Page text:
differences in flowering times. A breakdown of treatments for each
Gainesville tree group is given in Table 2. On group A the entire
scheme was reproduced three times to allow for removing flowers at 3-,
5-, and 7-day intervals after pollination. On group B two reproduc-
tions were used for 5- and 7-day removal intervals.
Pollination of young buds might be effective in avoiding an
incompatibility reaction. Such was the theory of East (1934), who be-
lieved that an inhibitor was formed within 24 hours of flower opening
in Nicotiana. Presumably, if germination occurred, tubes from such
crosses would be well down the style before an inhibitor was formed and
could possibly effect fertilization.
The no-pollen treatment, besides giving data on natural selfing,
was also meant to serve as a yardstick by which other pollinations
could be evaluated. This was required since flowers were not
emasculated. Hopefully, self tubes could be differentiated from non-
selfs in crosses based on their performance in natural-self checks.
This was not considered too difficult since a cross would be made in
an individual flower some time before pollen release in the same
Some question arose as to whether results of the tube length
portion of this work could be analyzed statistically. Unless most of
the applied pollen which would eventually germinate did germinate within
a short interval, tube length analysis would be confused. Tubes from
applied pollen would be indistinguishable from those of self pollen
from the same flower. Other factors which might affect an analysis
Pollination Treatments, Gainesville Studies,
by Female Parent
Group A Group B
Female parents Female parents
Pollen treatment 1 3 4 5 6 7 8
No pollen + + + -
Early self + + + -
Normal self + + + + + + +
Pollen 1 + + + + + +
Pollen 2 + + + + + + +
Pollen 3 + + -
Pollen 4 + + -+ + + +
Pollen 5 + + +
Pollen 6 + + +
Pollen 7 -+ + +
Pollen 8 + + +
- No treatment
1. No pollen: flowers bagged before opening, no pollen applied.
2. Early self: self pollen applied on flowers that would not
normally open for at least 24 hours.
3. Normal self: self pollen applied on flowers that would open
within one to two hours.
4. Crosses: cross-pollen applied to flowers that would open
within one to two hours.
include stigma receptivity and loss of an exceptional number of
observations. But the necessary elements of statistical design were
included so that the material could be analyzed if conditions were
favorable. Both tree groups were factorial experiments within a
completely randomized design. Each treatment was replicated twice.
After the different day intervals had passed, flowers were
removed, killed, and fixed in formalin-acetic-alcohol. Later, serial
slides were prepared from longitudinally cut pistils, and data were
taken on tube characteristics.
Since computer analyses would likely be used, all data were
taken on IBM data sheets. Each flower from each treatment unit was
identified as to its parent, pollen number, removal interval, location
(bag) number, and flower number. Actual counts of tube sections were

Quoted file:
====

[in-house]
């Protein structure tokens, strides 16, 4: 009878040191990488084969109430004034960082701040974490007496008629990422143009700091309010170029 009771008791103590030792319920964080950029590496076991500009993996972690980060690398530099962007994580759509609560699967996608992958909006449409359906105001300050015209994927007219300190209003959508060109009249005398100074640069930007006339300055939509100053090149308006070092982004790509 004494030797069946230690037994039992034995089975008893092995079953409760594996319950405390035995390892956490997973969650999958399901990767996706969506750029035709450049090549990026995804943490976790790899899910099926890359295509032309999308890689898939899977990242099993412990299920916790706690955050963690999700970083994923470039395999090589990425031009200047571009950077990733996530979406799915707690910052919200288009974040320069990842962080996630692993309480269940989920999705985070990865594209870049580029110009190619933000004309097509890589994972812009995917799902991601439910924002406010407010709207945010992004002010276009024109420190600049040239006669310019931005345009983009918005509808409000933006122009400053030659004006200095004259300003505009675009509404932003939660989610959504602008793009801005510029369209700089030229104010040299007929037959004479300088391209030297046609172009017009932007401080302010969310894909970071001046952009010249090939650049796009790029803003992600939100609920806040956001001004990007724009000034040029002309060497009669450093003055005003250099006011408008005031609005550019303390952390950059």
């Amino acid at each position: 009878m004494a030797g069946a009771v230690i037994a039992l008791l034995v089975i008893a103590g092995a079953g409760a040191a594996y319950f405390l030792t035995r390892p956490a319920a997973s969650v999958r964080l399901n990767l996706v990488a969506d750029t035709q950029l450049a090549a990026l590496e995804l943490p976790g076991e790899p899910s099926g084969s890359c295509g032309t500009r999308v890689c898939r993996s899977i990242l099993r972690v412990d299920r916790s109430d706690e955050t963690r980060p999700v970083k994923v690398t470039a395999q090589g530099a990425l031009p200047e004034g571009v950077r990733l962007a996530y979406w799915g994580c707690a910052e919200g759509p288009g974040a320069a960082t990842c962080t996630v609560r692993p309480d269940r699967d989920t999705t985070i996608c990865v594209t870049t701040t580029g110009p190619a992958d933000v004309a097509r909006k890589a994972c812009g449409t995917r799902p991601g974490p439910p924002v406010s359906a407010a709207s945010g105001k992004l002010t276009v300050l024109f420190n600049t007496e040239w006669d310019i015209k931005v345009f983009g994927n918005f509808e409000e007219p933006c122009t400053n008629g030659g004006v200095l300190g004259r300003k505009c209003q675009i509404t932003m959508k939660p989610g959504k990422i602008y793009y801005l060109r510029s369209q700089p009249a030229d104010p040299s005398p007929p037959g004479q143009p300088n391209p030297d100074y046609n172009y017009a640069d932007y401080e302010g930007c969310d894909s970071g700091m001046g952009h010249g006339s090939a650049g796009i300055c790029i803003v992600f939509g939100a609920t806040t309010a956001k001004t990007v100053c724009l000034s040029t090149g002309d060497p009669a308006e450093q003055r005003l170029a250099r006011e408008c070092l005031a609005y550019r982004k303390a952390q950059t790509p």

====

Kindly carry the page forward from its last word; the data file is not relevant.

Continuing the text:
made on the upper one-third of the style and/or just above the stig-
matic surface, number within the upper one-third of the style (Group I),
number in the middle one-third of the style (Group II), number in lower
one-third of the style (Group III), and number in the ovary. Addition-
ally, numbers in Groups II and III were expressed as percentages of
Group I to exert a standardizing influence on the data. So, a total of
six variables appeared on each flower card.
Tube sections--pieces of tubes--were counted rather than actual
tubes, because longitudinal microtoming of styles produced sectional
pieces of the meandering tubes. These pieces were considered propor-
tional to actual pollen tube members and were the only means of
relating tube characteristics in one flower with those in other
Data from the six categories mentioned previously were
transformed. The first four were transformed by adding 0.5 to each
value, then taking its square root. The last two categories were ex-
pressed as percent values so were converted to are sin values before
Each of the six variables for each tree was subjected to a
separate analysis of variance using the Least Squares Analysis program
of the Virginia Polytechnic Institute Computing Center. This program
provides for unequal classes and will give unbiased estimates of main
effects with or without interaction.
Effects showing significant differences were then subjected to
Duncan's multiple range tests to pinpoint individual differences.
However, results of the analyses will not be presented. Reasons are
given in the results section; they pertain to unequal opportunity for
tube penetration and lack of time for penetration.
Fruit Set Studies
The Gainesville fruit set study served as a check on the tube
length study in that every pollen treatment in the latter was included
in the former. The procedures for both tube length and fruit set
studies were nearly identical except that some additions were made in
the latter. For Tree Group A each pollen treatment was placed on
flowers at three different locations rather than two. Also, both
bagged and unbagged non-hand-pollinated flowers were included. The
depetaled unbagged flowers served as a check on attraction of insects.
The divergence of the Gainesville fruit set and tube length
studies came when flowers were removed from the tube length study.
Fruit set flowers were left on the trees and collected and counted as
fruit. Analysis was to be based on success or failure of pollen treat-
ments to set fruit.
The Norris fruit set study was intended to strengthen its Florida